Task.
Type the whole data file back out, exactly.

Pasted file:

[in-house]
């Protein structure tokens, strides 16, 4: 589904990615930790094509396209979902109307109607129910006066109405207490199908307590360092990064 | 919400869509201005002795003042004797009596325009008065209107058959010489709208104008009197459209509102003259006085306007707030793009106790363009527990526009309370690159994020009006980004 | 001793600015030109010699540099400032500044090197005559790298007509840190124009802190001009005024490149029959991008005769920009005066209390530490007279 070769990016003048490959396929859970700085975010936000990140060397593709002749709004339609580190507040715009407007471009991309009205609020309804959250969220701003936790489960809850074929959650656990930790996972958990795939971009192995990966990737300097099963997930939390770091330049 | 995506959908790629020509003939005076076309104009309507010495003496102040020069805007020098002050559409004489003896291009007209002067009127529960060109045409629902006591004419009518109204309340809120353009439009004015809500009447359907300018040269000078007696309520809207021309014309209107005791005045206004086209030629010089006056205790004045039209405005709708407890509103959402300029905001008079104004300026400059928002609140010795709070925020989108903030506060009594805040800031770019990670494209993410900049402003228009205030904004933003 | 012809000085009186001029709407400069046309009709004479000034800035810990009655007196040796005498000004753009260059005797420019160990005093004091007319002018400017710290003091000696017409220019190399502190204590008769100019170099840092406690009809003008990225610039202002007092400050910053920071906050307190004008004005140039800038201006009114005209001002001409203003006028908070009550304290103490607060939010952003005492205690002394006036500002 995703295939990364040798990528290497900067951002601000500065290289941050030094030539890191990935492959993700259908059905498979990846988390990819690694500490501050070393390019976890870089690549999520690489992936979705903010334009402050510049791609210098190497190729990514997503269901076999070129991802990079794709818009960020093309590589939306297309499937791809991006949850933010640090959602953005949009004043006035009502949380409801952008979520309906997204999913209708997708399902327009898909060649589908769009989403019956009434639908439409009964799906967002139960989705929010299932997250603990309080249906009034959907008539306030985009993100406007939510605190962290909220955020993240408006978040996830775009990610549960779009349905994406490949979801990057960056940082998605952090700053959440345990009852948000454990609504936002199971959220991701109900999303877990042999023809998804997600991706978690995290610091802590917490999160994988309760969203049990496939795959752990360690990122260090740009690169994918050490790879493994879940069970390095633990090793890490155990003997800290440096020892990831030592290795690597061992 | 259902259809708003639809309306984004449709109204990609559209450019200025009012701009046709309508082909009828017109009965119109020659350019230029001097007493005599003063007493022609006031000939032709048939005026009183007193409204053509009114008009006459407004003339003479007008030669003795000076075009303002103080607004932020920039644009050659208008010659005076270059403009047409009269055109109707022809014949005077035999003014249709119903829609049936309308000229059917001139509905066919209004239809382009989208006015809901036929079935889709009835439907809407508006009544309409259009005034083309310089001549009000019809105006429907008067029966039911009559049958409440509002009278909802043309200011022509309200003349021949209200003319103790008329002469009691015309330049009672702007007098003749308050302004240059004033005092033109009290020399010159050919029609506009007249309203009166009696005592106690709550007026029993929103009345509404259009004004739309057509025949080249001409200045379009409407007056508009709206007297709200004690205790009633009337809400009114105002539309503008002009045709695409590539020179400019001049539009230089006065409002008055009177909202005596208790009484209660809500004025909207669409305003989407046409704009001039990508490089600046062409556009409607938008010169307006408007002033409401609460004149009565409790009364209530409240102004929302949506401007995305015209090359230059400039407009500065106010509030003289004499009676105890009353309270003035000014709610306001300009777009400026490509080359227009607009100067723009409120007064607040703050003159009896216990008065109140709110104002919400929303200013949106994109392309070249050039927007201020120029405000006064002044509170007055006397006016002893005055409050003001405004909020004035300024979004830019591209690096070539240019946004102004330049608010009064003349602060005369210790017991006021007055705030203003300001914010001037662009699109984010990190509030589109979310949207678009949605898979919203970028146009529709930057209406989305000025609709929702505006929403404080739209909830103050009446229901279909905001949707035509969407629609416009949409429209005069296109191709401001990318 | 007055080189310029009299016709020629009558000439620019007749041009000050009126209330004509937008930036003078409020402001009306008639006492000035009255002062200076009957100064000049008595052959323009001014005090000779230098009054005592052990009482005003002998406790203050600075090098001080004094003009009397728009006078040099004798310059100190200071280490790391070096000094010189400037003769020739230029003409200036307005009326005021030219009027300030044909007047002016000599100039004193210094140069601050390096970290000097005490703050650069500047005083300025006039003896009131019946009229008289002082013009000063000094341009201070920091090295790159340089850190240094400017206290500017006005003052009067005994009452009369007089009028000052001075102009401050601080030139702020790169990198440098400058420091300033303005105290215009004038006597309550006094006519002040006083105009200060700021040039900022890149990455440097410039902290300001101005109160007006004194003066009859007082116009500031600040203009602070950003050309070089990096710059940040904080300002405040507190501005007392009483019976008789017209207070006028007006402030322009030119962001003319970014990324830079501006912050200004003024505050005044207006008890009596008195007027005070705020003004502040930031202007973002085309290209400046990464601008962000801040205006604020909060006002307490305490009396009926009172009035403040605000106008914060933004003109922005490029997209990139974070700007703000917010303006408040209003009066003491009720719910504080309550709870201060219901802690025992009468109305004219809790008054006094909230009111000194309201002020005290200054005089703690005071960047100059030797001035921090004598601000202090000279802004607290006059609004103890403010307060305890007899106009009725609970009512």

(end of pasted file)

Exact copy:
[in-house]
């Protein structure tokens, strides 16, 4: 589904990615930790094509396209979902109307109607129910006066109405207490199908307590360092990064 | 919400869509201005002795003042004797009596325009008065209107058959010489709208104008009197459209509102003259006085306007707030793009106790363009527990526009309370690159994020009006980004 | 001793600015030109010699540099400032500044090197005559790298007509840190124009802190001009005024490149029959991008005769920009005066209390530490007279 070769990016003048490959396929859970700085975010936000990140060397593709002749709004339609580190507040715009407007471009991309009205609020309804959250969220701003936790489960809850074929959650656990930790996972958990795939971009192995990966990737300097099963997930939390770091330049 | 995506959908790629020509003939005076076309104009309507010495003496102040020069805007020098002050559409004489003896291009007209002067009127529960060109045409629902006591004419009518109204309340809120353009439009004015809500009447359907300018040269000078007696309520809207021309014309209107005791005045206004086209030629010089006056205790004045039209405005709708407890509103959402300029905001008079104004300026400059928002609140010795709070925020989108903030506060009594805040800031770019990670494209993410900049402003228009205030904004933003 | 012809000085009186001029709407400069046309009709004479000034800035810990009655007196040796005498000004753009260059005797420019160990005093004091007319002018400017710290003091000696017409220019190399502190204590008769100019170099840092406690009809003008990225610039202002007092400050910053920071906050307190004008004005140039800038201006009114005209001002001409203003006028908070009550304290103490607060939010952003005492205690002394006036500002 995703295939990364040798990528290497900067951002601000500065290289941050030094030539890191990935492959993700259908059905498979990846988390990819690694500490501050070393390019976890870089690549999520690489992936979705903010334009402050510049791609210098190497190729990514997503269901076999070129991802990079794709818009960020093309590589939306297309499937791809991006949850933010640090959602953005949009004043006035009502949380409801952008979520309906997204999913209708997708399902327009898909060649589908769009989403019956009434639908439409009964799906967002139960989705929010299932997250603990309080249906009034959907008539306030985009993100406007939510605190962290909220955020993240408006978040996830775009990610549960779009349905994406490949979801990057960056940082998605952090700053959440345990009852948000454990609504936002199971959220991701109900999303877990042999023809998804997600991706978690995290610091802590917490999160994988309760969203049990496939795959752990360690990122260090740009690169994918050490790879493994879940069970390095633990090793890490155990003997800290440096020892990831030592290795690597061992 | 259902259809708003639809309306984004449709109204990609559209450019200025009012701009046709309508082909009828017109009965119109020659350019230029001097007493005599003063007493022609006031000939032709048939005026009183007193409204053509009114008009006459407004003339003479007008030669003795000076075009303002103080607004932020920039644009050659208008010659005076270059403009047409009269055109109707022809014949005077035999003014249709119903829609049936309308000229059917001139509905066919209004239809382009989208006015809901036929079935889709009835439907809407508006009544309409259009005034083309310089001549009000019809105006429907008067029966039911009559049958409440509002009278909802043309200011022509309200003349021949209200003319103790008329002469009691015309330049009672702007007098003749308050302004240059004033005092033109009290020399010159050919029609506009007249309203009166009696005592106690709550007026029993929103009345509404259009004004739309057509025949080249001409200045379009409407007056508009709206007297709200004690205790009633009337809400009114105002539309503008002009045709695409590539020179400019001049539009230089006065409002008055009177909202005596208790009484209660809500004025909207669409305003989407046409704009001039990508490089600046062409556009409607938008010169307006408007002033409401609460004149009565409790009364209530409240102004929302949506401007995305015209090359230059400039407009500065106010509030003289004499009676105890009353309270003035000014709610306001300009777009400026490509080359227009607009100067723009409120007064607040703050003159009896216990008065109140709110104002919400929303200013949106994109392309070249050039927007201020120029405000006064002044509170007055006397006016002893005055409050003001405004909020004035300024979004830019591209690096070539240019946004102004330049608010009064003349602060005369210790017991006021007055705030203003300001914010001037662009699109984010990190509030589109979310949207678009949605898979919203970028146009529709930057209406989305000025609709929702505006929403404080739209909830103050009446229901279909905001949707035509969407629609416009949409429209005069296109191709401001990318 | 007055080189310029009299016709020629009558000439620019007749041009000050009126209330004509937008930036003078409020402001009306008639006492000035009255002062200076009957100064000049008595052959323009001014005090000779230098009054005592052990009482005003002998406790203050600075090098001080004094003009009397728009006078040099004798310059100190200071280490790391070096000094010189400037003769020739230029003409200036307005009326005021030219009027300030044909007047002016000599100039004193210094140069601050390096970290000097005490703050650069500047005083300025006039003896009131019946009229008289002082013009000063000094341009201070920091090295790159340089850190240094400017206290500017006005003052009067005994009452009369007089009028000052001075102009401050601080030139702020790169990198440098400058420091300033303005105290215009004038006597309550006094006519002040006083105009200060700021040039900022890149990455440097410039902290300001101005109160007006004194003066009859007082116009500031600040203009602070950003050309070089990096710059940040904080300002405040507190501005007392009483019976008789017209207070006028007006402030322009030119962001003319970014990324830079501006912050200004003024505050005044207006008890009596008195007027005070705020003004502040930031202007973002085309290209400046990464601008962000801040205006604020909060006002307490305490009396009926009172009035403040605000106008914060933004003109922005490029997209990139974070700007703000917010303006408040209003009066003491009720719910504080309550709870201060219901802690025992009468109305004219809790008054006094909230009111000194309201002020005290200054005089703690005071960047100059030797001035921090004598601000202090000279802004607290006059609004103890403010307060305890007899106009009725609970009512």